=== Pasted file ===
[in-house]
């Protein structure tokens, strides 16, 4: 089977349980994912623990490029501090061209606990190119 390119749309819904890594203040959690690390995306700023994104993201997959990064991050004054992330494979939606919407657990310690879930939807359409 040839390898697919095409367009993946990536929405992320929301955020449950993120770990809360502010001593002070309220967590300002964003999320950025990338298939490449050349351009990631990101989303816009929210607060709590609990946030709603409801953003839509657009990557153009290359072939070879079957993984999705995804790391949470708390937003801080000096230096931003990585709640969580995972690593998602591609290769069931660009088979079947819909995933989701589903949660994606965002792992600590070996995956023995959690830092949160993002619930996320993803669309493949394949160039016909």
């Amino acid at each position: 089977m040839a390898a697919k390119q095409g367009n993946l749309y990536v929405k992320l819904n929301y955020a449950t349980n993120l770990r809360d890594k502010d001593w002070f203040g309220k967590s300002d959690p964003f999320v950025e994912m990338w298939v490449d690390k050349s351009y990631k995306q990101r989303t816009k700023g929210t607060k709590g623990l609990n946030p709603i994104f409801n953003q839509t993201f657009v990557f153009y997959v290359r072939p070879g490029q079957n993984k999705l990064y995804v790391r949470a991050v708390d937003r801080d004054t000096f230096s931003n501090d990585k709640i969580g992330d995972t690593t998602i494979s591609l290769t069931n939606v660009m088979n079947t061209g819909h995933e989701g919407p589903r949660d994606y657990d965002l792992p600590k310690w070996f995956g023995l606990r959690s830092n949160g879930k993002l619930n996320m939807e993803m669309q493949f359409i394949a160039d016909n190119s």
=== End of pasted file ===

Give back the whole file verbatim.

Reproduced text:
[in-house]
């Protein structure tokens, strides 16, 4: 089977349980994912623990490029501090061209606990190119 390119749309819904890594203040959690690390995306700023994104993201997959990064991050004054992330494979939606919407657990310690879930939807359409 040839390898697919095409367009993946990536929405992320929301955020449950993120770990809360502010001593002070309220967590300002964003999320950025990338298939490449050349351009990631990101989303816009929210607060709590609990946030709603409801953003839509657009990557153009290359072939070879079957993984999705995804790391949470708390937003801080000096230096931003990585709640969580995972690593998602591609290769069931660009088979079947819909995933989701589903949660994606965002792992600590070996995956023995959690830092949160993002619930996320993803669309493949394949160039016909």
């Amino acid at each position: 089977m040839a390898a697919k390119q095409g367009n993946l749309y990536v929405k992320l819904n929301y955020a449950t349980n993120l770990r809360d890594k502010d001593w002070f203040g309220k967590s300002d959690p964003f999320v950025e994912m990338w298939v490449d690390k050349s351009y990631k995306q990101r989303t816009k700023g929210t607060k709590g623990l609990n946030p709603i994104f409801n953003q839509t993201f657009v990557f153009y997959v290359r072939p070879g490029q079957n993984k999705l990064y995804v790391r949470a991050v708390d937003r801080d004054t000096f230096s931003n501090d990585k709640i969580g992330d995972t690593t998602i494979s591609l290769t069931n939606v660009m088979n079947t061209g819909h995933e989701g919407p589903r949660d994606y657990d965002l792992p600590k310690w070996f995956g023995l606990r959690s830092n949160g879930k993002l619930n996320m939807e993803m669309q493949f359409i394949a160039d016909n190119s």